Learning to read is a complex process, especially in a language like English where the mappings between the printed and spoken forms of the language are often unpredictable. Many have assumed that the optimal way of teaching children about these mappings is by exhaustively accounting for the relevant ones and express them as rules so that children might use such rules in their reading and writing. This project is examining assumptions like this using computational models of a child reading, investigating how to optimize learning not through exhaustive sampling of the printed patterns of the language, rather by trying to minimize the amount of training necessary for successful generalization to words in the language yet learned. This experimentation takes the form of both manipulating the number of words a given model trains on for sake of understanding the capacity of the learner to generalize as well as structuring the sequence of those words learned through development to understand what might comprise an optimal learning environment for the developing child.

This set of studies is aimed at investigating aspects of the structure of printed language input (orthographic, phonological, and semantic) that contribute to differential developmental outcomes in language and reading. This is a collaboration with Chris Cox (former lab member, faculty member at LSU).

This project two arms. There is an education-facing aspect of the project where we are analyzing real reading curricula, and a related but separate set of projects that are geared toward computational models that vary the structure of the input to a learner (“machine teaching”). This page has information for all the sub-projects associated with our work on curriculum analyses and modeling.

Status updates

For status updates to workflow on curriculum modeling see the wiki page relevant to the specific project you are interested in. For example, if you are interested in unordered candide, see the wiki page for unordered candide.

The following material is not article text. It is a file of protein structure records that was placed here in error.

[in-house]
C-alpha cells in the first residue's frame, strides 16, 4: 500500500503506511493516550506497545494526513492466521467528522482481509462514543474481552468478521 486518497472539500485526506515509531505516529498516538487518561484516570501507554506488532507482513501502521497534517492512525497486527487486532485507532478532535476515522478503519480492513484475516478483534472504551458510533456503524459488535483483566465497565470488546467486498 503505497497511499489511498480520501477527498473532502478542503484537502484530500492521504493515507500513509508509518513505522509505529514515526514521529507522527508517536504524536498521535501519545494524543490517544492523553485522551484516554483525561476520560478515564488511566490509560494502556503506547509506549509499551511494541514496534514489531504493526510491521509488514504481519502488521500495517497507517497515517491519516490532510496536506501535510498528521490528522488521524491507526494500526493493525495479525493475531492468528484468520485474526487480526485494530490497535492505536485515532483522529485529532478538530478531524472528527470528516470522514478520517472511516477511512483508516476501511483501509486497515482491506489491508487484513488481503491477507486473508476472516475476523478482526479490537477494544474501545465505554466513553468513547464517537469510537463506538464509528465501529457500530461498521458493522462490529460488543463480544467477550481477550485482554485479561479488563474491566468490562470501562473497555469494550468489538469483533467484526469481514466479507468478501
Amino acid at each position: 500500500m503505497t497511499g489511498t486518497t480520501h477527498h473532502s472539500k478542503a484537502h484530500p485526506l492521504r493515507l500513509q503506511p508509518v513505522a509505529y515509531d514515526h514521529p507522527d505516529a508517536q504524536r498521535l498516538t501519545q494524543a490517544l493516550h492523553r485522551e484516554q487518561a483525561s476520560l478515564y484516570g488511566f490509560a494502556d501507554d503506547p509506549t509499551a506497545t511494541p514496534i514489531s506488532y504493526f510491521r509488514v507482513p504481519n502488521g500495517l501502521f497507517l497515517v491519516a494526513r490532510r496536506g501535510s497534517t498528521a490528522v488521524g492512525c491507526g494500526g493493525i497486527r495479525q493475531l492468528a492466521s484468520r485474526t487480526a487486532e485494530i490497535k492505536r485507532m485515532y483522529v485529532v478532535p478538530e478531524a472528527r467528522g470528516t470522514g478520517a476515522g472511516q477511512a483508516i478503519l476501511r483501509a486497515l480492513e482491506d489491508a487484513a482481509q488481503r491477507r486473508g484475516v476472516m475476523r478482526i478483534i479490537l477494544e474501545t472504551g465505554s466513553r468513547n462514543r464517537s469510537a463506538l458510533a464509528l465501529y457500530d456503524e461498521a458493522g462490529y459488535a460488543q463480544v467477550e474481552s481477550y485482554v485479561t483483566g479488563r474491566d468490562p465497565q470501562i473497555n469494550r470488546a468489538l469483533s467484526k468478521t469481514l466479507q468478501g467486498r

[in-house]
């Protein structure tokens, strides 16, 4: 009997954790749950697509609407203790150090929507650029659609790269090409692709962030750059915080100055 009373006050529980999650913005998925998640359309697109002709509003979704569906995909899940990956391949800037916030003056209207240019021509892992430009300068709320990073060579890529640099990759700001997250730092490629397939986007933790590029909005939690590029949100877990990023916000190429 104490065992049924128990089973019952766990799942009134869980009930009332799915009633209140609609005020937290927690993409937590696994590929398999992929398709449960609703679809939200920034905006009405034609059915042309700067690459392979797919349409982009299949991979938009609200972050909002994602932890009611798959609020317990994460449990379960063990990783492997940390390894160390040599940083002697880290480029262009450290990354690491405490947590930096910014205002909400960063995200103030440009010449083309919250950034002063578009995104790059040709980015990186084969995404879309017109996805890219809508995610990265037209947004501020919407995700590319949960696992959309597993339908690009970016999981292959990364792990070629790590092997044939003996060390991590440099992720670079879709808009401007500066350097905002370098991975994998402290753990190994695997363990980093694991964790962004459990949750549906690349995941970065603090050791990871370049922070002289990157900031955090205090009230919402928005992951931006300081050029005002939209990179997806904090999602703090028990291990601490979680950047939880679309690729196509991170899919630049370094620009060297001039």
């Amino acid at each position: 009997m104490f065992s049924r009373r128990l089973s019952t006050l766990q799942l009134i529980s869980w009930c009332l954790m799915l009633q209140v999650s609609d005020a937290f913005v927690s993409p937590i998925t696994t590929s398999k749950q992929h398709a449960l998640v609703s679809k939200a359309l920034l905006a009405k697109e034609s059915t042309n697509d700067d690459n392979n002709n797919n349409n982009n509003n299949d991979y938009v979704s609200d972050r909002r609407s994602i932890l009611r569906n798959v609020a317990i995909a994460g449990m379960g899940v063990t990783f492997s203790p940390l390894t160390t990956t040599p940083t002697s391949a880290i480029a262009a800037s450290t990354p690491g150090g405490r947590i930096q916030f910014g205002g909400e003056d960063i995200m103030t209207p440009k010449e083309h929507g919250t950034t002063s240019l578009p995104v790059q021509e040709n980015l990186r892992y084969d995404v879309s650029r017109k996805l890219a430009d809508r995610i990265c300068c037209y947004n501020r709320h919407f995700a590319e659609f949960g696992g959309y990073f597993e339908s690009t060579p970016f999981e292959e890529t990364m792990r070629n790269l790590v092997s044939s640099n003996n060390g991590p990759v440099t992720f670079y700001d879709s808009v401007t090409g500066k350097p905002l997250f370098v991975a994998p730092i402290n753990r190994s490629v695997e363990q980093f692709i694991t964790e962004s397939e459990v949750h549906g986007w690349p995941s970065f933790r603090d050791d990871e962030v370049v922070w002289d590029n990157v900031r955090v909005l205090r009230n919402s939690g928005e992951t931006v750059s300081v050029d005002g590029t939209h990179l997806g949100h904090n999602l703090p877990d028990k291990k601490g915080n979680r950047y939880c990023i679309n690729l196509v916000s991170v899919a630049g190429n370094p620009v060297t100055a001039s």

As we publish data from activities under these projects, you should be able to find them here. They are labelled based on the type of analyses performed:

  • 3k corpus characteristics
    • This notebook provides summary data about the corpus that we are using for (at the point of writing this) all our models of orth-phon learning.
  • by-item error analyses for candide unordered (brute force 2)
    • These analyses look at the itemwise generalization error from our simulations where we trained the same learner in many many different learning environments.
  • Summary of candide simulations (candide1/ in GitHub)
    • These were the analyses that informed the cogsci 2018 poster

Cloud resources

  • The protocol for how to code and transcribe curricula can be found here
  • This file outlines the different tasks that we will target in our transcriptions
  • Google Drive for the team (if you need permission contact Lauren or Matt)
  • Box drive with educational curricular materials (let us know if you need permission)
  • The phonological code conventions being used are here
    • And here are some examples of transcribed words as a reference
  • GitHub
    • candide_unordered repo
      • Here is the wiki for status updates on this work.
    • OrthPhon parent repository. This is the original GitHub repo for the project. We are migrating to different repos for subproject – changes will be ongoing.
      • OrthPhon Wiki within our GitHub repo.
      • The older companion work in dialect modeling can be found here

Communication & Other Resources

  • General access information (copy code, key details, etc) can be found here: LCNL access information
  • Slack information:
    • LCNL Reading Team Slack: Note that this is a different Slack team than the primary lcnl Slack team.
    • For curriculum team see channel “curriculum”
    • For modeling team see channel “orthphon”

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